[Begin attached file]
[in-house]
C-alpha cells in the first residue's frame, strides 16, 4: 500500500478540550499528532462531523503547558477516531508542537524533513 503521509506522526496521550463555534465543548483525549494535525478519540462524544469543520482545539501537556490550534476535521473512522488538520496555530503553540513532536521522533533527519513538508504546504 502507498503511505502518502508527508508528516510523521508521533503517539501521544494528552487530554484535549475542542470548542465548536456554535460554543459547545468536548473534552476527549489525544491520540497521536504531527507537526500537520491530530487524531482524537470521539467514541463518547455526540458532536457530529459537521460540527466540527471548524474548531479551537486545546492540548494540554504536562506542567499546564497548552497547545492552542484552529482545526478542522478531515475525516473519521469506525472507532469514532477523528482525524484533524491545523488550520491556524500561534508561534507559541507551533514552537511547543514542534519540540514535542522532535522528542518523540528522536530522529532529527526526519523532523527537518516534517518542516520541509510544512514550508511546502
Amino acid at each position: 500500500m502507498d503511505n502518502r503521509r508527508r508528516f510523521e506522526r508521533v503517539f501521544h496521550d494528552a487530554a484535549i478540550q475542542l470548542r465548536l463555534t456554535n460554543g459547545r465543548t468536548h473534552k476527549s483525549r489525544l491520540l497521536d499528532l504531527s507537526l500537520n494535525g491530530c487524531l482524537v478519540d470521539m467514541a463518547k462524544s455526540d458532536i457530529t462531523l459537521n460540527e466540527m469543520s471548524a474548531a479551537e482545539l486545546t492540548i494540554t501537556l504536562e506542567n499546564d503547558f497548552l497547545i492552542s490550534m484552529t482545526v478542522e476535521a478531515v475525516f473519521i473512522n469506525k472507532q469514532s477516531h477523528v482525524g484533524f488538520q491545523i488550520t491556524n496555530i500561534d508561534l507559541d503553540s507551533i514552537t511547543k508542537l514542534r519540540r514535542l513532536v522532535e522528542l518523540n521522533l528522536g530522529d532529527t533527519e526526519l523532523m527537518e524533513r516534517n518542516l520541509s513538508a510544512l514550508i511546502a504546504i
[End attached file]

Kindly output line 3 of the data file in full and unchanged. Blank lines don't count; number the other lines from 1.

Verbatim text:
Amino acid at each position: 500500500m502507498d503511505n502518502r503521509r508527508r508528516f510523521e506522526r508521533v503517539f501521544h496521550d494528552a487530554a484535549i478540550q475542542l470548542r465548536l463555534t456554535n460554543g459547545r465543548t468536548h473534552k476527549s483525549r489525544l491520540l497521536d499528532l504531527s507537526l500537520n494535525g491530530c487524531l482524537v478519540d470521539m467514541a463518547k462524544s455526540d458532536i457530529t462531523l459537521n460540527e466540527m469543520s471548524a474548531a479551537e482545539l486545546t492540548i494540554t501537556l504536562e506542567n499546564d503547558f497548552l497547545i492552542s490550534m484552529t482545526v478542522e476535521a478531515v475525516f473519521i473512522n469506525k472507532q469514532s477516531h477523528v482525524g484533524f488538520q491545523i488550520t491556524n496555530i500561534d508561534l507559541d503553540s507551533i514552537t511547543k508542537l514542534r519540540r514535542l513532536v522532535e522528542l518523540n521522533l528522536g530522529d532529527t533527519e526526519l523532523m527537518e524533513r516534517n518542516l520541509s513538508a510544512l514550508i511546502a504546504i